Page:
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403.14 Error When Trying to Access a WebAPI Route

Introduction

No, there’s no flying pigs, and Satan isn’t wearing a woolly hat, but this is a post about WebAPI (boooo!) I hit an “interesting” issue today, and felt a blog post was in order in case anyone else is bitten by this rather annoying “feature”.

I added a very simple route definition:

config.Routes.MapHttpRoute(
  name: "foo",
  routeTemplate: "{controller}/{name}",
  defaults: new { name = RouteParameter.Optional },
  constraints: new { controller = "foos" });

And a very simple controller:

namespace Bar
{
    using System.Web.Http;

    using Bar.Hypermedia;

    public class FoosController : ApiController
    {
        private readonly IFooService fooService;

        public FoosController(IFooService fooService)
        {
            this.fooService = fooService;
        }

        [HttpGet]
        public IEnumerable Root()
        {
            return this.fooService.GetFoos();
        }

        [HttpGet]
        public Foo Root(string name)
        {
            return this.fooService.GetFoo(name);
        }
    }
}

It couldn’t get much more simple – just a controller that returns a collection of Foos, or a single Foo, depending on whether the name of the Foo was specified. I fired up curl and getting a single Foo was fine, but browsing to /foos/ came back with:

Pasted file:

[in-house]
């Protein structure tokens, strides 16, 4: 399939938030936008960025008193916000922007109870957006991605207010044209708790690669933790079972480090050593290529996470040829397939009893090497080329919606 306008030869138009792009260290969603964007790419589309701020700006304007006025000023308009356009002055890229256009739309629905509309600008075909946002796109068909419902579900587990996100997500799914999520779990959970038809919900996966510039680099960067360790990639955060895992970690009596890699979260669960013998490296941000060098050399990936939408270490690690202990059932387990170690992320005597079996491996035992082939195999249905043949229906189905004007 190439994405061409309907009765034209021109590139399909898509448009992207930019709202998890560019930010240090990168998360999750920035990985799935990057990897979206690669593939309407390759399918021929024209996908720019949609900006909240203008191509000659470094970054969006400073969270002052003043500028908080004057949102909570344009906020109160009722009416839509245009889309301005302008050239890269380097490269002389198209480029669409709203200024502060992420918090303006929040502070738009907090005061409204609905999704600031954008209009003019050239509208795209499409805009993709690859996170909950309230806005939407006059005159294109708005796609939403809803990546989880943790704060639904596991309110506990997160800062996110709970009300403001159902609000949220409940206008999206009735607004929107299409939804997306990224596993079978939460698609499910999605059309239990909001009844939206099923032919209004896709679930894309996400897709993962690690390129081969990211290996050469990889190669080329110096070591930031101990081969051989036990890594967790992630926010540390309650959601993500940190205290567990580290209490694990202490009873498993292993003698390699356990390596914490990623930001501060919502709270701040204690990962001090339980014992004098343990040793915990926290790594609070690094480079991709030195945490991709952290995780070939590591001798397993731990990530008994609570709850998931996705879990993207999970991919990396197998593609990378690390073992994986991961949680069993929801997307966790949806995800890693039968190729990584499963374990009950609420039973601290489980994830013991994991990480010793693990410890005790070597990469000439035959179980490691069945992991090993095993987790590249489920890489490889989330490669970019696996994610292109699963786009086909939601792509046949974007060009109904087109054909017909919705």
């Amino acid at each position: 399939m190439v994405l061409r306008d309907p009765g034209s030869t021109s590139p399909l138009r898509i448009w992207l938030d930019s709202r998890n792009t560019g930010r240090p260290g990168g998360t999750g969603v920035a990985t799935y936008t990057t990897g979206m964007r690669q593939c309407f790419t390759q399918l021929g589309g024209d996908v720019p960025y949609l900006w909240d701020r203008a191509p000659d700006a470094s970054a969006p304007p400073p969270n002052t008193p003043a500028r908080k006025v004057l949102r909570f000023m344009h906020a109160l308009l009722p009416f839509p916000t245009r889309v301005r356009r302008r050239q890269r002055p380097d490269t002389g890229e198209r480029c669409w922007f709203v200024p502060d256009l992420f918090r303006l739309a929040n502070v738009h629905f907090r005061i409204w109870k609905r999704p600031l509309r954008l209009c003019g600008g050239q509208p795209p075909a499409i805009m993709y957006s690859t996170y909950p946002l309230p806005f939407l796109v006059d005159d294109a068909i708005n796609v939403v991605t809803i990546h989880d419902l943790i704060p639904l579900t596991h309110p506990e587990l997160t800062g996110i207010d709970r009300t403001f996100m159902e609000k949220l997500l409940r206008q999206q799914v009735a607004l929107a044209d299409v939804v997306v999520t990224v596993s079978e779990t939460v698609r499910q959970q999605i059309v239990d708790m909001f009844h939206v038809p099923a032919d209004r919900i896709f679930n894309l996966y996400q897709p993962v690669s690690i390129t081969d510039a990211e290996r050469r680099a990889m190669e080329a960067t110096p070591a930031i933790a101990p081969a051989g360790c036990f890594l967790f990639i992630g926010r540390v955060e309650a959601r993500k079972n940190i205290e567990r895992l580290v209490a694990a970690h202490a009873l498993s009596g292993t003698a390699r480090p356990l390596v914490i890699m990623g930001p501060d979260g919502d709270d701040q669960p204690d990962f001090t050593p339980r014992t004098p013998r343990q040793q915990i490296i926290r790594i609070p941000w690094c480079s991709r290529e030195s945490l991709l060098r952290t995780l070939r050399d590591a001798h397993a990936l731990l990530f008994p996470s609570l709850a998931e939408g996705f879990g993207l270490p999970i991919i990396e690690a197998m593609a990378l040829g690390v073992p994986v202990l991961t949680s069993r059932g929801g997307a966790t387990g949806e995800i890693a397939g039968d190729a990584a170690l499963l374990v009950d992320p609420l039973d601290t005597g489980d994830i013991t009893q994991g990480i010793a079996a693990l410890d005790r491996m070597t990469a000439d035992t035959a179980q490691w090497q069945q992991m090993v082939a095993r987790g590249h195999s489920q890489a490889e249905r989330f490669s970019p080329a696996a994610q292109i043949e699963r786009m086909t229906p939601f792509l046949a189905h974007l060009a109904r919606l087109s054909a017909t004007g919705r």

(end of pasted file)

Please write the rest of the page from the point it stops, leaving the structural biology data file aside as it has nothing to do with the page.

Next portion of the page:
HTTP Error 403.14 – Forbidden
The Web server is configured to not list the contents of this directory.

Err.. what?!

The Solution

The solution was easy – just ask a friendly neighbourhood ASP.Net WebAPI MVP to fix it for me 😉 Filip stepped up and confirmed all my code was fine, but after some head scratching noticed that I had my FoosController.cs inside a folder called Foos, and renaming that folder made the route work fine. It seems that if IIS/Asp.Net sees a folder that exactly matches the URL you’re asking for (/foos in this case) then it takes over and ignores any routes you have setup. Renaming folders would be a major pain in the backside, but luckily you can disable this behaviour by adding one line to the global.asax:

public class WebApiApplication : HttpApplication
{
    protected void Application_Start()
    {
        // Stop IIS/Asp.Net breaking our routes
        RouteTable.Routes.RouteExistingFiles = true;

        WebApiConfig.Register(GlobalConfiguration.Configuration);
    }
}

So many thanks to Filip for helping me solve this one – I’m sure I’d have lost time, and hair, trying to figure it out on my own. I’d consider this behaviour to be a bug, but I’m sure it’s actually a feature in someone’s mind. If only there was a better way to write HTTP APIs in .net…. 😉

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Posted in .Net, ASP.Net, WebAPI.

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